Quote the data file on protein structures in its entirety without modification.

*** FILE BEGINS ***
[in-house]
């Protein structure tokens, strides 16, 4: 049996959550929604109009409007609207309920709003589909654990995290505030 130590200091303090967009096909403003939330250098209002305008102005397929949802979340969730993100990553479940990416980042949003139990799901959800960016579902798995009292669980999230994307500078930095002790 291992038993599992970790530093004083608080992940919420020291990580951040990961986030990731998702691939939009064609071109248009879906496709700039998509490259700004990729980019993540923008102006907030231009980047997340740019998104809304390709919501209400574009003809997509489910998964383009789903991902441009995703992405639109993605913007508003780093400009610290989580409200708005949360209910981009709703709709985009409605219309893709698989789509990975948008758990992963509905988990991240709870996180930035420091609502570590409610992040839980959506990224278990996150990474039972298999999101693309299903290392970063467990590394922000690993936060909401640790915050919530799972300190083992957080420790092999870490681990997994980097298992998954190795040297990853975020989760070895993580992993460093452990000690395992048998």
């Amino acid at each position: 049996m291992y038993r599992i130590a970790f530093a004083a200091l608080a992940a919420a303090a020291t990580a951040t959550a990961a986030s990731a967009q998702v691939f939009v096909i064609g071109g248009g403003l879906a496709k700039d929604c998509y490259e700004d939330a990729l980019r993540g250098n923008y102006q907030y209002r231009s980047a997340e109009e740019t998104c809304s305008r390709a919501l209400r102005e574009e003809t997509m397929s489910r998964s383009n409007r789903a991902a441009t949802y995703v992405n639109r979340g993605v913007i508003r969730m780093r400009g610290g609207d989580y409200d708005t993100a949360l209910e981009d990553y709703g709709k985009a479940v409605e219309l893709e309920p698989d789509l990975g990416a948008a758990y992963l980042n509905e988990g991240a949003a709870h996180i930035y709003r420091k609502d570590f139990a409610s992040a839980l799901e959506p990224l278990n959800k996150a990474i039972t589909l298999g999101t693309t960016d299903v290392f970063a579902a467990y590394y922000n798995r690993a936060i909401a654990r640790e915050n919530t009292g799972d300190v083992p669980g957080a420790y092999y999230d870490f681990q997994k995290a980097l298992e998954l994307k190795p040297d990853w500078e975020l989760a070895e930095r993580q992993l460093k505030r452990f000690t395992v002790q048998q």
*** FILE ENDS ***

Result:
[in-house]
């Protein structure tokens, strides 16, 4: 049996959550929604109009409007609207309920709003589909654990995290505030 130590200091303090967009096909403003939330250098209002305008102005397929949802979340969730993100990553479940990416980042949003139990799901959800960016579902798995009292669980999230994307500078930095002790 291992038993599992970790530093004083608080992940919420020291990580951040990961986030990731998702691939939009064609071109248009879906496709700039998509490259700004990729980019993540923008102006907030231009980047997340740019998104809304390709919501209400574009003809997509489910998964383009789903991902441009995703992405639109993605913007508003780093400009610290989580409200708005949360209910981009709703709709985009409605219309893709698989789509990975948008758990992963509905988990991240709870996180930035420091609502570590409610992040839980959506990224278990996150990474039972298999999101693309299903290392970063467990590394922000690993936060909401640790915050919530799972300190083992957080420790092999870490681990997994980097298992998954190795040297990853975020989760070895993580992993460093452990000690395992048998």
């Amino acid at each position: 049996m291992y038993r599992i130590a970790f530093a004083a200091l608080a992940a919420a303090a020291t990580a951040t959550a990961a986030s990731a967009q998702v691939f939009v096909i064609g071109g248009g403003l879906a496709k700039d929604c998509y490259e700004d939330a990729l980019r993540g250098n923008y102006q907030y209002r231009s980047a997340e109009e740019t998104c809304s305008r390709a919501l209400r102005e574009e003809t997509m397929s489910r998964s383009n409007r789903a991902a441009t949802y995703v992405n639109r979340g993605v913007i508003r969730m780093r400009g610290g609207d989580y409200d708005t993100a949360l209910e981009d990553y709703g709709k985009a479940v409605e219309l893709e309920p698989d789509l990975g990416a948008a758990y992963l980042n509905e988990g991240a949003a709870h996180i930035y709003r420091k609502d570590f139990a409610s992040a839980l799901e959506p990224l278990n959800k996150a990474i039972t589909l298999g999101t693309t960016d299903v290392f970063a579902a467990y590394y922000n798995r690993a936060i909401a654990r640790e915050n919530t009292g799972d300190v083992p669980g957080a420790y092999y999230d870490f681990q997994k995290a980097l298992e998954l994307k190795p040297d990853w500078e975020l989760a070895e930095r993580q992993l460093k505030r452990f000690t395992v002790q048998q």